World Markets Update: Amazing, Post-Brexit Relief Rally








     The global relief rally following the Brexit selloff has been truly amazing. Over the past week the UK's FTSE soared 7.15%, the largest weekly gain of 2016 posted by any of the eight indexes on our world watch list. The other seven indexes logged weekly gains ranging from Germany's DAXK at 2.24% to Japan's Nikkei at 4.89%.

A Closer Look at the Last Four Weeks

The tables below provide a concise overview of performance comparisons over the past four weeks for these eight major indexes. We've also included the average for each week so that we can evaluate the performance of a specific index relative to the overall mean and better understand weekly volatility. The colors for each index name help us visualize the comparative performance over time.

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Year-to-Date Performance

Here is an overlay of the eight illustrating their comparative performance so far in 2016. Note the huge bounce, which reflects the post-Brexit vote relief rally.





Here is a table of the 2016 performance, sorted from high to low, along with the interim highs for the eight indexes. Three indexes are now in the green year-to-date, up from one last week with the FTSE and SENSEX at YTD highs. Japan's Nikkei, despite its nearly 5% weekly gain, continues to merit the nasty distinction of biggest loser YTD.

The Global Bear Market Perspective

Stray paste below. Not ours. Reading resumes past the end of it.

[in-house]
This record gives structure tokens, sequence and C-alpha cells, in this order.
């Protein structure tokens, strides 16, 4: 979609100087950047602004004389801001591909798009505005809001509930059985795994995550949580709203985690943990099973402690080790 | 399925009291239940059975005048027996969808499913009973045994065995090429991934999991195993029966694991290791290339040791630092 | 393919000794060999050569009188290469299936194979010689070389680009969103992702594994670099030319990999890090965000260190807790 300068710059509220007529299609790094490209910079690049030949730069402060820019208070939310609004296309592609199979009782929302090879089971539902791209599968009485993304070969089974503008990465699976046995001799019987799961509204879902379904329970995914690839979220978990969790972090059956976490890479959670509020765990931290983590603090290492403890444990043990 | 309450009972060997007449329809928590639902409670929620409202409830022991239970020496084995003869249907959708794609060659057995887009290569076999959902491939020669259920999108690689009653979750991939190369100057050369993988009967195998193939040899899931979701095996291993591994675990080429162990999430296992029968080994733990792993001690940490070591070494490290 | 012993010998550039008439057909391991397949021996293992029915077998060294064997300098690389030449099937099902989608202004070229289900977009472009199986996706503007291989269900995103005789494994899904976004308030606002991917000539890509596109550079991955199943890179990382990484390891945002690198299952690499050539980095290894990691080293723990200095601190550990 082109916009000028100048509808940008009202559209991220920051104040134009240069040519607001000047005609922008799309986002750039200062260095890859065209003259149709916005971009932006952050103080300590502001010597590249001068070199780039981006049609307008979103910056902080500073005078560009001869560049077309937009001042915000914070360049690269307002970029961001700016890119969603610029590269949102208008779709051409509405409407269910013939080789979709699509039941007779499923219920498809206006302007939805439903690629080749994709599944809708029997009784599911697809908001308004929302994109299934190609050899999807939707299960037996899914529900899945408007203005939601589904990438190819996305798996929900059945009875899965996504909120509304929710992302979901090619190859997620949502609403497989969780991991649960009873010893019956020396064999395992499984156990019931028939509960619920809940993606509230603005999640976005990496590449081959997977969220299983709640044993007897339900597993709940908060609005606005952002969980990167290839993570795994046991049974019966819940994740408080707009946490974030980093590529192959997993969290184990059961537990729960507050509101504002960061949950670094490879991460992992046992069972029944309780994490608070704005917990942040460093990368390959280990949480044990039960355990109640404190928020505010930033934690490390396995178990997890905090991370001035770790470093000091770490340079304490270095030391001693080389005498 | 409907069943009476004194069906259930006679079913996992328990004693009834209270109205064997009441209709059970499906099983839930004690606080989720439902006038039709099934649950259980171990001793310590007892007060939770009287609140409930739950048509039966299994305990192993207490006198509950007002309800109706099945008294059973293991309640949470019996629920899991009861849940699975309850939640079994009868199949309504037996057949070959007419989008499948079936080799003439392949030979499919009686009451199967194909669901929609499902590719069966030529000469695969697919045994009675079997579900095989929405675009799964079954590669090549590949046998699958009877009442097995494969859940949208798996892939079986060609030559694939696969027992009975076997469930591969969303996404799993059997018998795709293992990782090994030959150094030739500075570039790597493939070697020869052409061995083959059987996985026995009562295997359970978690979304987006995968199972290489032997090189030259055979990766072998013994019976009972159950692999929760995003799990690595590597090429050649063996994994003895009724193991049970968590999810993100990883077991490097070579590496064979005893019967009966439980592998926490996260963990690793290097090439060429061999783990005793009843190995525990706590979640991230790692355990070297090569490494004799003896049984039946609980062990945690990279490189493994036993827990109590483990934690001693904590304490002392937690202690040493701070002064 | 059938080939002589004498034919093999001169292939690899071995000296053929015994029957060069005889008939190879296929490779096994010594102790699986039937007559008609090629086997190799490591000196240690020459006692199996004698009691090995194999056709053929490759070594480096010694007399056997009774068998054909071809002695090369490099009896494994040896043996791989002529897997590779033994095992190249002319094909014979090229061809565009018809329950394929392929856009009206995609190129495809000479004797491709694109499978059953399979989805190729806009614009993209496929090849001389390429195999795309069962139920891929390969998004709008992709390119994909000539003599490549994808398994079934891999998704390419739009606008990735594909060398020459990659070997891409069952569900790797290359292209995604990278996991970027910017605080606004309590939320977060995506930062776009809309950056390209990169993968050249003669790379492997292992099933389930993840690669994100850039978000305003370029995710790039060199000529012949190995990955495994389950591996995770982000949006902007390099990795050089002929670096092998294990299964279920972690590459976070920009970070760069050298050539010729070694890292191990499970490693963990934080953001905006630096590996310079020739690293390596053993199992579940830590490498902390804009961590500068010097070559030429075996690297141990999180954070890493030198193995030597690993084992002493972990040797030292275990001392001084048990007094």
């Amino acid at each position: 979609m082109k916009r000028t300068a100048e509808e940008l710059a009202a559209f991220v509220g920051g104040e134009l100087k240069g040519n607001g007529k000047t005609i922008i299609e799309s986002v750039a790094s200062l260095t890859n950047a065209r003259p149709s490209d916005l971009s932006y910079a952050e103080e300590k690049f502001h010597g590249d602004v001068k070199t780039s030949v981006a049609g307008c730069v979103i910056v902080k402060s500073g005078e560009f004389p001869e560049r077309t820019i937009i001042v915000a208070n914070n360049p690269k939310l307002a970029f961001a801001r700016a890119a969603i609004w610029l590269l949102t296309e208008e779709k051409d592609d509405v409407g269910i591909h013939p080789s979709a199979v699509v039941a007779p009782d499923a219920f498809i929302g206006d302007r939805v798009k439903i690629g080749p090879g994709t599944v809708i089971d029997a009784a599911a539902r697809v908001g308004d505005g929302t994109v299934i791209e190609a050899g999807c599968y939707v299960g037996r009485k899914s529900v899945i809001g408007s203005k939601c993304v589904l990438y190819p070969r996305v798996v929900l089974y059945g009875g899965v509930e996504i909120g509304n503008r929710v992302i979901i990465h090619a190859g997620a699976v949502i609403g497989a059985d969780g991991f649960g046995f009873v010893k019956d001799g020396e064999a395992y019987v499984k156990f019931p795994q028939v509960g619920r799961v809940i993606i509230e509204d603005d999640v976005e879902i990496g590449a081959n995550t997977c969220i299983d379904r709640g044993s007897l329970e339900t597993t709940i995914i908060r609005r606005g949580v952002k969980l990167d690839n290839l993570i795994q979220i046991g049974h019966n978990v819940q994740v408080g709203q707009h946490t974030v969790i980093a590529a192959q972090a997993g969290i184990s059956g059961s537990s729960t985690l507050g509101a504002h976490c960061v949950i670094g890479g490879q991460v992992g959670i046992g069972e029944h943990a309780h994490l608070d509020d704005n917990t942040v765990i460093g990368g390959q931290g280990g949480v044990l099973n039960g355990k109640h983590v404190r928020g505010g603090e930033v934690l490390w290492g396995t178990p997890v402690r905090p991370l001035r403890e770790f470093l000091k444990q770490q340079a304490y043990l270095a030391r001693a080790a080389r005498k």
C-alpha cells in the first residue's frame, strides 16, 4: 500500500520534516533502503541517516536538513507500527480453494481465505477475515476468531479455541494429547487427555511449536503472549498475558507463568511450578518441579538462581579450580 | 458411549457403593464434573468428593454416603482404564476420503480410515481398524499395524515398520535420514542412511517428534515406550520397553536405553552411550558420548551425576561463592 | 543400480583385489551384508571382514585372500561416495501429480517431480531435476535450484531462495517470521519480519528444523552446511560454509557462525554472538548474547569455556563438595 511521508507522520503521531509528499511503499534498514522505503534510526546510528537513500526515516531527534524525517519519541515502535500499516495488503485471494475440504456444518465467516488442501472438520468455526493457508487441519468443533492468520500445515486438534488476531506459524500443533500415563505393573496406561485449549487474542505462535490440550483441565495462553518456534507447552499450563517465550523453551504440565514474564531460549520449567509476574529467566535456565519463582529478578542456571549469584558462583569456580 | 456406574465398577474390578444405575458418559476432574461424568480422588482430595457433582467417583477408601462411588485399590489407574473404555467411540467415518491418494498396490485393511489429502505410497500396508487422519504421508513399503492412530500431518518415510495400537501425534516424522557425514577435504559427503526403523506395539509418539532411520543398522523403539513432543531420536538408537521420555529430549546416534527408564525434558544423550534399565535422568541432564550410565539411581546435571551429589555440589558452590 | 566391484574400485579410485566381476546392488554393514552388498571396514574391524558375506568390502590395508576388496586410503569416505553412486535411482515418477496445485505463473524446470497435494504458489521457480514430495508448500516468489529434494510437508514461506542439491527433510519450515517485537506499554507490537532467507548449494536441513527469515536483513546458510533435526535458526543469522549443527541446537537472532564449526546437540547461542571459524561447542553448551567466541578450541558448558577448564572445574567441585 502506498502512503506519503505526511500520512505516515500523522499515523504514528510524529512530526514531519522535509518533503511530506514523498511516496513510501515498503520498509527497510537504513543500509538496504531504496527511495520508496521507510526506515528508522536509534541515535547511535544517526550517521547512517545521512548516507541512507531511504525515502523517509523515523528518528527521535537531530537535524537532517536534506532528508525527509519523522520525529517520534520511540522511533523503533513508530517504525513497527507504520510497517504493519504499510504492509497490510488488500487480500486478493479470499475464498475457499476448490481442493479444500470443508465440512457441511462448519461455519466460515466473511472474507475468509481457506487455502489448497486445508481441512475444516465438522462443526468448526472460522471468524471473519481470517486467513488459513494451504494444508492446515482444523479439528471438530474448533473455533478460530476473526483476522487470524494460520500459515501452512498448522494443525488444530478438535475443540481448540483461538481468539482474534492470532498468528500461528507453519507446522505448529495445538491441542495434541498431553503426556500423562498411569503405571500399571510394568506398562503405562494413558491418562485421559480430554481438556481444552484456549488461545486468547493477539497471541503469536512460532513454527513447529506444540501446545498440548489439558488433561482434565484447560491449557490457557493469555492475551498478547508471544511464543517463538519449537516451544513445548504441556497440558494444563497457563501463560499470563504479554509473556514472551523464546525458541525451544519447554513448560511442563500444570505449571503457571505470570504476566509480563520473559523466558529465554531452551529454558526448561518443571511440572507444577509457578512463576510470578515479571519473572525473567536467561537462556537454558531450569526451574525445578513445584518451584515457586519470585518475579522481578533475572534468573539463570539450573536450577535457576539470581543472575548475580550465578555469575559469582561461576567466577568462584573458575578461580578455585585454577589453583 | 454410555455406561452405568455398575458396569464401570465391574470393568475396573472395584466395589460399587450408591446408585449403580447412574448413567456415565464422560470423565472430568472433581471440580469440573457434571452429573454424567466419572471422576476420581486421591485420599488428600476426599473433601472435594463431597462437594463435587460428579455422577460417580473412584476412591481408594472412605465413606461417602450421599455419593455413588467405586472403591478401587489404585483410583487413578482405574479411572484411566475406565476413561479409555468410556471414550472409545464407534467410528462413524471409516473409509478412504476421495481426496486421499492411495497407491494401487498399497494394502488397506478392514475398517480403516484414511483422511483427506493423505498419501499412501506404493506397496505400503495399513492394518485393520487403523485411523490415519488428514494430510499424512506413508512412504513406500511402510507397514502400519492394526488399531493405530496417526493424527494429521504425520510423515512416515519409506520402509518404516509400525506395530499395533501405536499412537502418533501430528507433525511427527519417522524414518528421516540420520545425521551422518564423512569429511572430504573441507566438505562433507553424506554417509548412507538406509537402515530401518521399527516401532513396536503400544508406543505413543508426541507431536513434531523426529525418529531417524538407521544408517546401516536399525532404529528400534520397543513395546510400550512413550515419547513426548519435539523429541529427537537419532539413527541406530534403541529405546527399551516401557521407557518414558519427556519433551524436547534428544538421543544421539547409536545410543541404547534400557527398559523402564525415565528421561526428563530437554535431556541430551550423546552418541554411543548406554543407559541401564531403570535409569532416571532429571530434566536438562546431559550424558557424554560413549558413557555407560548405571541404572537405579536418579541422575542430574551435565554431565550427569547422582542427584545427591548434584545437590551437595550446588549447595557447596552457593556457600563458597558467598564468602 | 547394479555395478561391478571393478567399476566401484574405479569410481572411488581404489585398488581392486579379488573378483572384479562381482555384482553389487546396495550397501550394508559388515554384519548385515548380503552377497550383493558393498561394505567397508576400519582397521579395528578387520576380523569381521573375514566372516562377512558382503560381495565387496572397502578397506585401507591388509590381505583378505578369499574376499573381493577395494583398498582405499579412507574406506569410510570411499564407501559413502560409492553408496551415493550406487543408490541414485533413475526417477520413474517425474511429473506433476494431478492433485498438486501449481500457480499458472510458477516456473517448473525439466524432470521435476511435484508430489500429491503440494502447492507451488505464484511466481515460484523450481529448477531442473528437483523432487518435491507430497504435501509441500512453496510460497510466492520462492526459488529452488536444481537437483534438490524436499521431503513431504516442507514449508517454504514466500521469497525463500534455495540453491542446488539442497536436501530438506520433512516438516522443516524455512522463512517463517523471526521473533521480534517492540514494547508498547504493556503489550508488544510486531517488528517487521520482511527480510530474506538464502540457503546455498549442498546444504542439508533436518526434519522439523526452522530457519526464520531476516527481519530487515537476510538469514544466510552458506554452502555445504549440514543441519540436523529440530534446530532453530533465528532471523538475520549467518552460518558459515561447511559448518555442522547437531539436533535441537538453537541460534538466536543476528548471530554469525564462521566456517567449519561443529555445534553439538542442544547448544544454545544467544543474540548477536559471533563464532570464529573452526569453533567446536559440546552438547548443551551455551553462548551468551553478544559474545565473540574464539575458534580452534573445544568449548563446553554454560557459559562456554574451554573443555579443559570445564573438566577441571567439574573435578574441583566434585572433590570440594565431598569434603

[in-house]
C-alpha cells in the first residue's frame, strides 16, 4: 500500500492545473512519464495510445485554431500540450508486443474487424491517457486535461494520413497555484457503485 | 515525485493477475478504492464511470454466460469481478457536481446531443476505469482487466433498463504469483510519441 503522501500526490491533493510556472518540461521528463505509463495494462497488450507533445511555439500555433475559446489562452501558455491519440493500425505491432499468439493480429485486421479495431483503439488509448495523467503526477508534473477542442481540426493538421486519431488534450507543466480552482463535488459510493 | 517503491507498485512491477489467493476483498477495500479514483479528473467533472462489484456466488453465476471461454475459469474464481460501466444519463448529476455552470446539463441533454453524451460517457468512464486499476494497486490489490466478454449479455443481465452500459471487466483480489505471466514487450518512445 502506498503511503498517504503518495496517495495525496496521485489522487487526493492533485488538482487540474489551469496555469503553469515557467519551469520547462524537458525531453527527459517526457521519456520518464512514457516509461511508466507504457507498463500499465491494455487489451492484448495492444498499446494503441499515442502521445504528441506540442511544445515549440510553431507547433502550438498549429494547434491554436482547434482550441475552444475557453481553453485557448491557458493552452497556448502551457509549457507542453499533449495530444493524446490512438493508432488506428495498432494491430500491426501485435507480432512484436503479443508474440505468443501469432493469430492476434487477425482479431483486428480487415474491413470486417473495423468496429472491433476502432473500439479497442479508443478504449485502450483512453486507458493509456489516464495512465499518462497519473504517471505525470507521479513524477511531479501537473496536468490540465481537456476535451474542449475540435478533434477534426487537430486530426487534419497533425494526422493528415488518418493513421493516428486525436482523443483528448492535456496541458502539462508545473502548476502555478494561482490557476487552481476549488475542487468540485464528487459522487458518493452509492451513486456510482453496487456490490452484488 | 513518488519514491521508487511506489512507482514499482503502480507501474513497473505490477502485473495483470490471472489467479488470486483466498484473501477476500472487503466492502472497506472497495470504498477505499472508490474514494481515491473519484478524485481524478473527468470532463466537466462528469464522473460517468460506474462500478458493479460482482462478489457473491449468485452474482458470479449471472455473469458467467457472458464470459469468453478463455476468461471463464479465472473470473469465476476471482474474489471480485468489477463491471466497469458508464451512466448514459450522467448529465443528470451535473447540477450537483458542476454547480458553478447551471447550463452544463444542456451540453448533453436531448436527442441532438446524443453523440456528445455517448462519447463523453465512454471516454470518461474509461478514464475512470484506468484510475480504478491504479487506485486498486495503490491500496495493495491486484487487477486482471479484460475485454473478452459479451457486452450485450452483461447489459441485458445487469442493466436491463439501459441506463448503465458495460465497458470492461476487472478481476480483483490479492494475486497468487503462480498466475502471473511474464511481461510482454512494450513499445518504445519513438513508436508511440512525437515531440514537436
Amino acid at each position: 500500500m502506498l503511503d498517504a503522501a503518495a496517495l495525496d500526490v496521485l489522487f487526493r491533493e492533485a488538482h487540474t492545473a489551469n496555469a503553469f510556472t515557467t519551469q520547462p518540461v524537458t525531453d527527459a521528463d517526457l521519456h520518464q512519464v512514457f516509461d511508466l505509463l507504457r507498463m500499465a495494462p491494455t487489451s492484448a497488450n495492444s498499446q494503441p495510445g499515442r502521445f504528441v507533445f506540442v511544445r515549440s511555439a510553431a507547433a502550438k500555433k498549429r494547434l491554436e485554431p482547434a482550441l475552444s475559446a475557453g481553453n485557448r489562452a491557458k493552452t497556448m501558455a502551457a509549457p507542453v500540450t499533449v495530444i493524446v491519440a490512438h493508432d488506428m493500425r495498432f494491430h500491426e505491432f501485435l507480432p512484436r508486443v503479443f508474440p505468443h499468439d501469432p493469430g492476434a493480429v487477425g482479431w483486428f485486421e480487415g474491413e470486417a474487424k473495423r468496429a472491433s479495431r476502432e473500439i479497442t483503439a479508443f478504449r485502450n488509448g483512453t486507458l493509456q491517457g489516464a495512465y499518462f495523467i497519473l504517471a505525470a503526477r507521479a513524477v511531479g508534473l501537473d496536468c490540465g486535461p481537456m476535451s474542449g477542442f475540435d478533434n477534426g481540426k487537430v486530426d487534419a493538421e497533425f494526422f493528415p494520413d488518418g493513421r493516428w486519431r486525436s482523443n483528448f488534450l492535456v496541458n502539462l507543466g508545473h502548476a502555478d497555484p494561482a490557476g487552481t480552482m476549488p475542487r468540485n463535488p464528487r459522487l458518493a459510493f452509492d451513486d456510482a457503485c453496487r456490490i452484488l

The column chart is sorted by the least to worst declines from previous peaks as of the week's end. Seven of our eight watch list indexes had dropped into bear territory (a 20% decline), theS&P 500 being the sole exception. As of the latest close, four of the eight are in the bear zone, down from five last week,France's CAC having rallied above the -20% benchmark.



A Longer Perspective

The chart below illustrates the comparative performance of World Markets since March 9, 2009. The start date is arbitrary: The S&P 500, CAC 40 and BSE SENSEX hit their lows on March 9th, the Nikkei 225 on March 10th, the DAX on March 6th, the FTSE on March 3rd, the Shanghai Composite on November 4, 2008, and the Hang Seng even earlier on October 27, 2008. However, by aligning on the same day and using a log scale vertical axis, we get an excellent visualization of the relative performance. We've indexed each of the eight to 800 on the March 9th start date. The callout in the upper left corner shows the percent change from the start date to the latest weekly close.



Here is the same visualization, this time starting on October 9, 2007, the closing high for the S&P 500, a date the is approximately the mid-point of the range of market peaks, which started on June 1st for the CAC 40 and ended on January 8, 2008 for the SENSEX.


For a longer look at the relative performance, our final chart starts at the turn of the century, again indexing each at 800 for the start date.




--------------------------------------------------
By Doug Short

Profile
Doug Short was the founder of the financial website dshort.com, which was subsequently acquired by Advisor Perspectives, where he is now the VP of Research. Doug specializes in the analysis of economic and market data with a particular interest in long-term trends and historical contexts. 

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